Given the quick return to pre-recession cap rates in core markets, this recovery is unlike previous recoveries in that discounts on distressed assets are simply not deep enough to allow for investor mistakes. The worst of the recession may in fact be over and prices in some markets are again heading upwards.  While this may be good news for banks and the state of the economy as a whole, it has not made the investor’s job any easier. Compounding the difficulty of assessing investments are the various uncertainties that still hang over the economy. Even if there is no double-dip recession, the specter of potential inflation in the years ahead as well as rising interest rates will surely impact the ability to meet return expectations; no matter how well a property performs. Furthermore, possible changes in the role of Fannie Mae and Freddie Mac in the commercial real estate market should raise questions about any exit strategy in the next five years.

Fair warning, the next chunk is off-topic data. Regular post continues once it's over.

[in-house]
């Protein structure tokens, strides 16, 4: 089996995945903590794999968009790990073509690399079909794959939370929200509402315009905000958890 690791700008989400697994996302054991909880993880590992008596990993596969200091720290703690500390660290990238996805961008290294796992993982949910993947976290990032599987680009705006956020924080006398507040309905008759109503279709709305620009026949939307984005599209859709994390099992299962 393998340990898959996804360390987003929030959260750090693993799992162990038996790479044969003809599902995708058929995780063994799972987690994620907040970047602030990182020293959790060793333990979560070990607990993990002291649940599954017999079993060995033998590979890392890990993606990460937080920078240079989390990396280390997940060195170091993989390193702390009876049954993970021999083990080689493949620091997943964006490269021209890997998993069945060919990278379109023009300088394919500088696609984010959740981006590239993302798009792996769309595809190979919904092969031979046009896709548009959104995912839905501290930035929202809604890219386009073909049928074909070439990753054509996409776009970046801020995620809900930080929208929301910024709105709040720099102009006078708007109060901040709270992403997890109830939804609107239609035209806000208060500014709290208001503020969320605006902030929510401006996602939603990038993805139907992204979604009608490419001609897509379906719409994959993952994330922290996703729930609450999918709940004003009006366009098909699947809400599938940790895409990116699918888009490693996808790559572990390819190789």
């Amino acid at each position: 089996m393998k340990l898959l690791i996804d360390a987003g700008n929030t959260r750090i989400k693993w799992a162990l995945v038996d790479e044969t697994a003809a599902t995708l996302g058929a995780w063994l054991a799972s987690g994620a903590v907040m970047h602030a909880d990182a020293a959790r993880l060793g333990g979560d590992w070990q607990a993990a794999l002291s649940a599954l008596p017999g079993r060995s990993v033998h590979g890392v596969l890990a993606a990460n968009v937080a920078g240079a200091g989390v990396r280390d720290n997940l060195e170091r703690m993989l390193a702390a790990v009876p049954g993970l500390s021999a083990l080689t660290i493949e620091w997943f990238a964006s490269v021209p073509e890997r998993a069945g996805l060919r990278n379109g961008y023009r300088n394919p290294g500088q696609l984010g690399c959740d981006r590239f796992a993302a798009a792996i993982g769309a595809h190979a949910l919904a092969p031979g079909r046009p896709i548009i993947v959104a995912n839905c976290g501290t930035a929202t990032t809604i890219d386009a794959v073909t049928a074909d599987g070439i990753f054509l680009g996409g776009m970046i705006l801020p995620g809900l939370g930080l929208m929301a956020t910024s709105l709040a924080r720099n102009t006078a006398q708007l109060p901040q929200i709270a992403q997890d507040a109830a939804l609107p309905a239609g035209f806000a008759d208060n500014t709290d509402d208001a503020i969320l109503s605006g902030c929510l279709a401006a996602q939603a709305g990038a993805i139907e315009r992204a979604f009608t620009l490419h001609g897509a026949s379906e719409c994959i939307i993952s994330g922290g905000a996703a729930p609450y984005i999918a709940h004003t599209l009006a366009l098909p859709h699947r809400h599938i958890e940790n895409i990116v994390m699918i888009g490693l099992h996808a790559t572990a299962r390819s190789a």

James Sellinger, an independent asset manager and workout consultant recently commented, “In this recovery, you cannot rely on the general market to push up all values to pro-forma, but there are properties out there, in core and secondary markets that will continue to consistently perform.  Location, as always, is crucial to a property’s success, but more than anything else, it is the quality of operations that determines the success – even though it is easy to overlook during periods of market expansion.”